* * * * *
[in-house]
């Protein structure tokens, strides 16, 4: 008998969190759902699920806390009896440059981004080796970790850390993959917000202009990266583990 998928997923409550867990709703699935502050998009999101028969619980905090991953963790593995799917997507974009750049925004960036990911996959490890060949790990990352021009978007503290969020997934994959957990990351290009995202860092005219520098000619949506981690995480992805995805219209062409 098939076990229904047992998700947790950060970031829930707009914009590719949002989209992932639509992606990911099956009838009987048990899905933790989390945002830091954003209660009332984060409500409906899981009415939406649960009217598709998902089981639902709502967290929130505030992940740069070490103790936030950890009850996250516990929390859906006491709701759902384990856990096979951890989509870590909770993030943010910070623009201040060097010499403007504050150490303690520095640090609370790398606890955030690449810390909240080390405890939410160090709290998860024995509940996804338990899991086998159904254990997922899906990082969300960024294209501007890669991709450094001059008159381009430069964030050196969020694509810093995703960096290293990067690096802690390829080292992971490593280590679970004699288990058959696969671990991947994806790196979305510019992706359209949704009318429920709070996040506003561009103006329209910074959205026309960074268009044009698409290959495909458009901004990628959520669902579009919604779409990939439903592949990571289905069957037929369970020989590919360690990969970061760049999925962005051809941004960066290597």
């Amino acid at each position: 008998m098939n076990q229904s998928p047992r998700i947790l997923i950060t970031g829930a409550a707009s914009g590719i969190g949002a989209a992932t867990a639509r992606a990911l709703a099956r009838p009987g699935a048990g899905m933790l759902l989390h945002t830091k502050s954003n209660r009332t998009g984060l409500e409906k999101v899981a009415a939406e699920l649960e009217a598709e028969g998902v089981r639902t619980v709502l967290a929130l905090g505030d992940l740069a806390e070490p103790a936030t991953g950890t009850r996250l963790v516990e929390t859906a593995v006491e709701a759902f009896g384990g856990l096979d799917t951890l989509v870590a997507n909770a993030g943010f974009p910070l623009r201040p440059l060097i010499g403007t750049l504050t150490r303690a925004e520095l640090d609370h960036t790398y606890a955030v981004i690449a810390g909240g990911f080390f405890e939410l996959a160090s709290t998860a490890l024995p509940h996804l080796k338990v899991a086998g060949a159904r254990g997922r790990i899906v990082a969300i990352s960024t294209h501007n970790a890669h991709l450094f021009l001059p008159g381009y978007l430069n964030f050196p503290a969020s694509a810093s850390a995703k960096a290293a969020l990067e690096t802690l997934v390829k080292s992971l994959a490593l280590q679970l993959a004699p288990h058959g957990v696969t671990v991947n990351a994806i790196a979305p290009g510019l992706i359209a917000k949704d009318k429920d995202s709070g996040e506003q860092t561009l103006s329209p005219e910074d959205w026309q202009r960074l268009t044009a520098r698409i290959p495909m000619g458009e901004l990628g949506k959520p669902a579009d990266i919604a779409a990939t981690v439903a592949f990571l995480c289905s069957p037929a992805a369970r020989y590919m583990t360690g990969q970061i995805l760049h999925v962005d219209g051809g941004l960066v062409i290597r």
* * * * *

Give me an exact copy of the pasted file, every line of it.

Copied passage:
[in-house]
């Protein structure tokens, strides 16, 4: 008998969190759902699920806390009896440059981004080796970790850390993959917000202009990266583990 998928997923409550867990709703699935502050998009999101028969619980905090991953963790593995799917997507974009750049925004960036990911996959490890060949790990990352021009978007503290969020997934994959957990990351290009995202860092005219520098000619949506981690995480992805995805219209062409 098939076990229904047992998700947790950060970031829930707009914009590719949002989209992932639509992606990911099956009838009987048990899905933790989390945002830091954003209660009332984060409500409906899981009415939406649960009217598709998902089981639902709502967290929130505030992940740069070490103790936030950890009850996250516990929390859906006491709701759902384990856990096979951890989509870590909770993030943010910070623009201040060097010499403007504050150490303690520095640090609370790398606890955030690449810390909240080390405890939410160090709290998860024995509940996804338990899991086998159904254990997922899906990082969300960024294209501007890669991709450094001059008159381009430069964030050196969020694509810093995703960096290293990067690096802690390829080292992971490593280590679970004699288990058959696969671990991947994806790196979305510019992706359209949704009318429920709070996040506003561009103006329209910074959205026309960074268009044009698409290959495909458009901004990628959520669902579009919604779409990939439903592949990571289905069957037929369970020989590919360690990969970061760049999925962005051809941004960066290597």
């Amino acid at each position: 008998m098939n076990q229904s998928p047992r998700i947790l997923i950060t970031g829930a409550a707009s914009g590719i969190g949002a989209a992932t867990a639509r992606a990911l709703a099956r009838p009987g699935a048990g899905m933790l759902l989390h945002t830091k502050s954003n209660r009332t998009g984060l409500e409906k999101v899981a009415a939406e699920l649960e009217a598709e028969g998902v089981r639902t619980v709502l967290a929130l905090g505030d992940l740069a806390e070490p103790a936030t991953g950890t009850r996250l963790v516990e929390t859906a593995v006491e709701a759902f009896g384990g856990l096979d799917t951890l989509v870590a997507n909770a993030g943010f974009p910070l623009r201040p440059l060097i010499g403007t750049l504050t150490r303690a925004e520095l640090d609370h960036t790398y606890a955030v981004i690449a810390g909240g990911f080390f405890e939410l996959a160090s709290t998860a490890l024995p509940h996804l080796k338990v899991a086998g060949a159904r254990g997922r790990i899906v990082a969300i990352s960024t294209h501007n970790a890669h991709l450094f021009l001059p008159g381009y978007l430069n964030f050196p503290a969020s694509a810093s850390a995703k960096a290293a969020l990067e690096t802690l997934v390829k080292s992971l994959a490593l280590q679970l993959a004699p288990h058959g957990v696969t671990v991947n990351a994806i790196a979305p290009g510019l992706i359209a917000k949704d009318k429920d995202s709070g996040e506003q860092t561009l103006s329209p005219e910074d959205w026309q202009r960074l268009t044009a520098r698409i290959p495909m000619g458009e901004l990628g949506k959520p669902a579009d990266i919604a779409a990939t981690v439903a592949f990571l995480c289905s069957p037929a992805a369970r020989y590919m583990t360690g990969q970061i995805l760049h999925v962005d219209g051809g941004l960066v062409i290597r």